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Related to ectoderm: mesoderm


ectoderm, layer of cells that covers the surface of an animal embryo after the process of gastrulation has occurred. This outer layer, together with the endoderm, or inner layer, is present in all early embryos. In the development of animals of the phyla Porifera, Ctenophora, and Cnidaria, these two primary layers give rise to all the tissues and organs of the animals, a process known as diploblastic development. In higher animals, such as those of the phyla Echinodermata and Chordata, a third, middle layer, the mesoderm, is formed between the ectoderm and endoderm during gastrulation, and the process is termed triploblastic development. In most embryos, differentiation of ectodermal tissue gives rise to epidermis and its specialized structures (scales, feathers, nails, and hair); some exocrine glands (sweat and sebaceous glands); some endocrine glands (the pineal body and the pituitary gland); the nervous system; and the organs of special sense (ear and eye). In animals of some phyla, such as the Mollusca and Annelida, the fate of particular cells of the embryo is determined in the earliest stages of the fertilized egg and may even be fixed at or before fertilization.
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The following article is from The Great Soviet Encyclopedia (1979). It might be outdated or ideologically biased.



(1) The outermost germ layer; the external layer of the embryo of multicellular animals in the gastrular stage. From the ectoderm are formed the integuments, nervous system, sensory organs, anterior and posterior sections of the digestive tract, external gills, and ectomesenchyme. In the Deuterostomia, all the elements derived from the ectoderm are formed as a result of the action upon it of the chordomesoderm, the entoderm, and their derivatives.

(2) The external wall of the body of coelenterates. The ectoderm consists of a single layer of cells—epithelial, epithelio-muscular, interstitial, and sensory cells, as well as stinging capsules.

The Great Soviet Encyclopedia, 3rd Edition (1970-1979). © 2010 The Gale Group, Inc. All rights reserved.


The outer germ layer of an animal embryo. Also known as epiblast.
(invertebrate zoology)
The outer layer of a diploblastic animal.
McGraw-Hill Dictionary of Scientific & Technical Terms, 6E, Copyright © 2003 by The McGraw-Hill Companies, Inc.
References in periodicals archive ?
The binary character model allows an assessment of the history of any structural elaboration of ectoderm between the post-oral arms and does not distinguish between degrees of elaboration.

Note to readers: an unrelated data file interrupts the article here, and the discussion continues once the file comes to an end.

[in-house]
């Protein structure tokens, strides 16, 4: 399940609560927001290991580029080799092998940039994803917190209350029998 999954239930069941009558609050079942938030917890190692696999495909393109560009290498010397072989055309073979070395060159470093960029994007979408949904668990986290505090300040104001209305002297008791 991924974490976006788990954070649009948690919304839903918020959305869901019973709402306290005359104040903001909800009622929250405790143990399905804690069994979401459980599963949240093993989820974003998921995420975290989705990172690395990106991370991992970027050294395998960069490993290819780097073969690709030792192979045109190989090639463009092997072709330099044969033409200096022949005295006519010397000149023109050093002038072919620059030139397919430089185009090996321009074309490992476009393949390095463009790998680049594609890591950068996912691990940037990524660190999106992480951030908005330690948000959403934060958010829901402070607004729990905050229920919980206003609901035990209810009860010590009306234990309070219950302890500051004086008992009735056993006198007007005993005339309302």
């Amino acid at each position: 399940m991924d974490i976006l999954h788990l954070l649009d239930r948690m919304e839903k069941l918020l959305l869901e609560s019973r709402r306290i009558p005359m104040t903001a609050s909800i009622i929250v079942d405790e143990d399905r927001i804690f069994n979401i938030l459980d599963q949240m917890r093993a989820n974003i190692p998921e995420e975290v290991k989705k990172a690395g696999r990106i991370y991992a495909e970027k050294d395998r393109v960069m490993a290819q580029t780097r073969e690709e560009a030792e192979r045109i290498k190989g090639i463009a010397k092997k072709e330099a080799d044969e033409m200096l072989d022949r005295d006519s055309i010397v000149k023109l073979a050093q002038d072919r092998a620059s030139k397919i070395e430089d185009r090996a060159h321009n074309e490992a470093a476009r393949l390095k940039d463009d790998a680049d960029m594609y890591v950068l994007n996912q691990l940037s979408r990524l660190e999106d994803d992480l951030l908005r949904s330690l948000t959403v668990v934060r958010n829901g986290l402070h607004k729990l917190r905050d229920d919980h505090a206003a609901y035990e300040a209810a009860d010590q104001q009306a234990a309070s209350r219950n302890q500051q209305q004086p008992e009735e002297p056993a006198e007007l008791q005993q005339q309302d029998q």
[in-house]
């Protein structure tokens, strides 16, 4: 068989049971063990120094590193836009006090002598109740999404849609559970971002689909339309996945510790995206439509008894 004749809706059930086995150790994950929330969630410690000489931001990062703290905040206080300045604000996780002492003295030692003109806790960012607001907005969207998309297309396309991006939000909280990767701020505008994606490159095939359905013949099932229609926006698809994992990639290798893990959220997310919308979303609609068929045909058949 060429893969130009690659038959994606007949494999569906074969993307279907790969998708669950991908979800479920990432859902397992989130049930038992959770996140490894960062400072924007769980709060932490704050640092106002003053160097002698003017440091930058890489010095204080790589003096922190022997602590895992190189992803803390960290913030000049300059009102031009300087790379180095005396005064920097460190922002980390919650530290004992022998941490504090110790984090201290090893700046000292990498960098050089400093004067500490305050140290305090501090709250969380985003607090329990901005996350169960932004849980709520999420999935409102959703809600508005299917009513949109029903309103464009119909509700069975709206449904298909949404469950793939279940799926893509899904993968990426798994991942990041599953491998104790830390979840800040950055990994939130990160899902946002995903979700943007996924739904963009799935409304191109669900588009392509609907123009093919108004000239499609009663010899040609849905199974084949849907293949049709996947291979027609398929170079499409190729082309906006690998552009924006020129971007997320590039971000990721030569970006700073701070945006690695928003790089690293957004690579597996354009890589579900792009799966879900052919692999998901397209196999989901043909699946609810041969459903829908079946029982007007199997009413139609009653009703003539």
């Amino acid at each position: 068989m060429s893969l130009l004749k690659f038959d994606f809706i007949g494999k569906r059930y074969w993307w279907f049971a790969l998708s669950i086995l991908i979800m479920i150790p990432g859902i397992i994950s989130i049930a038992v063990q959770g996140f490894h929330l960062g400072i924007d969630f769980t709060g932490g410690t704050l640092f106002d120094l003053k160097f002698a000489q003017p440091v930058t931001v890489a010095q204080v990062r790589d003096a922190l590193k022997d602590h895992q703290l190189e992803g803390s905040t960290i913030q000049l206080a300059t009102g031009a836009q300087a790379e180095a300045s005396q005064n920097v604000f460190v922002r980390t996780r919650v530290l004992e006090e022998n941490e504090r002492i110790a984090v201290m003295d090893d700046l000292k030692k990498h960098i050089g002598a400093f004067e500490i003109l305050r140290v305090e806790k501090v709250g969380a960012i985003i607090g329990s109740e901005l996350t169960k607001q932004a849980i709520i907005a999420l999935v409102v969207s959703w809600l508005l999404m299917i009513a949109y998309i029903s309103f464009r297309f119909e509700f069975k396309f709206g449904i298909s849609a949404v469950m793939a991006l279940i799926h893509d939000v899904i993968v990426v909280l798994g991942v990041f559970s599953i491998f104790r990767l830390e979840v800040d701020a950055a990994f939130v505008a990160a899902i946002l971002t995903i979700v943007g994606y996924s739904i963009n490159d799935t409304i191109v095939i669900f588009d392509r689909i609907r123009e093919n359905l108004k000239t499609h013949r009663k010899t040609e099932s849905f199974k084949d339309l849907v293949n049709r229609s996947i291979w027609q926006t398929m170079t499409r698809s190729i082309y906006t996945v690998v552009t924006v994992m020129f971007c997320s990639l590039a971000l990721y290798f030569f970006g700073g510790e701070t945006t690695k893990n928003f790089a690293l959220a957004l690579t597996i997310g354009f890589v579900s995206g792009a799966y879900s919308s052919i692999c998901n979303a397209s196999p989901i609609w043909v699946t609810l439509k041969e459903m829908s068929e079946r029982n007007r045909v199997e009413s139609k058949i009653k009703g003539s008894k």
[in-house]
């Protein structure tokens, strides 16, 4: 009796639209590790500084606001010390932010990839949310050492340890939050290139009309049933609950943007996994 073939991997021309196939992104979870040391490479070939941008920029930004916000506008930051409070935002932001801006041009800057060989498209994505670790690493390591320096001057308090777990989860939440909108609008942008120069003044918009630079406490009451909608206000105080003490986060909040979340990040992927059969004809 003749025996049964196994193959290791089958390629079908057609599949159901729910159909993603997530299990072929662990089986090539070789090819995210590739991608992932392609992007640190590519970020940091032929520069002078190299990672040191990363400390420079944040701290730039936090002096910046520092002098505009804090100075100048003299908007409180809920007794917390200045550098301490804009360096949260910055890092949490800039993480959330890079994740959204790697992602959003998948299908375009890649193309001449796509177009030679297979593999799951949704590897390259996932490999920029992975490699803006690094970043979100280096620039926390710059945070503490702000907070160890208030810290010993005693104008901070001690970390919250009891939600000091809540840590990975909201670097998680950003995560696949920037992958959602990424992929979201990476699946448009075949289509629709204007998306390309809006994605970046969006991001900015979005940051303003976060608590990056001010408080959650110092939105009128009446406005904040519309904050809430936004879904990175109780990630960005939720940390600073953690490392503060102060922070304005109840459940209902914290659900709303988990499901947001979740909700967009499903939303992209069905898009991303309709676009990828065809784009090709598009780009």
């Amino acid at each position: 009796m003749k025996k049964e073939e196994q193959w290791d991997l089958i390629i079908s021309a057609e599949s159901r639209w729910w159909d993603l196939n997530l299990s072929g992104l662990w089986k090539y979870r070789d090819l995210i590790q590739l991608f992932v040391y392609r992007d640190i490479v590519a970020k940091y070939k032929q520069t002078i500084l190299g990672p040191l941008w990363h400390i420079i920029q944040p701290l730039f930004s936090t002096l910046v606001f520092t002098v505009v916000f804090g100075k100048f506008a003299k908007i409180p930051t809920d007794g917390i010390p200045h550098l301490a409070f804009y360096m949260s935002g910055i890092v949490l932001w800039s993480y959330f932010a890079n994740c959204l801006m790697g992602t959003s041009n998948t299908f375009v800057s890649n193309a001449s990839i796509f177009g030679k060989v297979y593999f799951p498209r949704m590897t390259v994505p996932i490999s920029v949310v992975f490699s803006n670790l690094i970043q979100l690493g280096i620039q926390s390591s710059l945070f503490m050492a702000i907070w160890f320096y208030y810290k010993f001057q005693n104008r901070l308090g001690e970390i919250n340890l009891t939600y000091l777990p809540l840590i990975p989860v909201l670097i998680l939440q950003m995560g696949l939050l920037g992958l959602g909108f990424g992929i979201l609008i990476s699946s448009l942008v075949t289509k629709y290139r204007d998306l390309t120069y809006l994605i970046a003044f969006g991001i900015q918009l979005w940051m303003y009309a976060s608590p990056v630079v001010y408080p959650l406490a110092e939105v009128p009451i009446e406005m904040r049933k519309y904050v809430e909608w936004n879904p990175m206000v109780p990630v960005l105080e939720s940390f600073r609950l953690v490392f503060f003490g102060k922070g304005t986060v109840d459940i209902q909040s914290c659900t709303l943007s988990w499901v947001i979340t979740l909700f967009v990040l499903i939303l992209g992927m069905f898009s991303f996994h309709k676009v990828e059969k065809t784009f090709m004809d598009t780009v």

Sp-Smad2/3 mediates patterning of neurogenic ectoderm by nodal in the sea urchin embryo.
Namely, Wnt6 is expressed in the neural plate border at the onset of neurulation (E4) and in the dorsolateral edges of the forming neural tube at E5 (neural crest progenitor region), whereas Wnt8 is absent from a neural plate border at E4 but at E5 is expressed in the non-neural ectoderm, directly adjacent to the neural crest progenitor region.
of cases Percentage Post auricular 2 33.3% Parotid 2 33.3% Pre auricular 1 16.7% Over the maxilla 1 16.7% DISCUSSION: Epidermoid are derived from ectoderm, but they are inclusion cysts that are lined only by squamous epithelium.
In Physalia, the cnidosacs are more hemispherical and the ectoderm thinner than Porpita.
After formaldehyde was applied, a fluorescent stain appeared in cells of the ectoderm or at their surface.
But he believes that other genes may possibly serve as markers for selecting lines primed for mesoderm and ectoderm development.
This value corresponds to the thickness of the anal plate ectoderm. The relationship between the degree of invagination and the position of the boundary is shown in Figure 4.
Within the larva, a new nervous system forms from the ventral ectoderm in close proximity to the water vascular system (MacBride, 1907; Narasimhamurti, 1933; Olsen, 1942).
Cholesteatoma or epidermoid cyst is a cystic mass-like lesion originating from the aberrant ectoderm trapped within the petrous apex.
The embryological development of the human eye involves a series of events, beginning with fertilization of the ovum and continuing through the early postnatal period, in three embryonic layers: neural ectoderm, neural crest, and surface ectoderm, with minor contribution from the mesoderm.
These glands develop from an early structure called the oral ectoderm, but the actual process is not fully understood.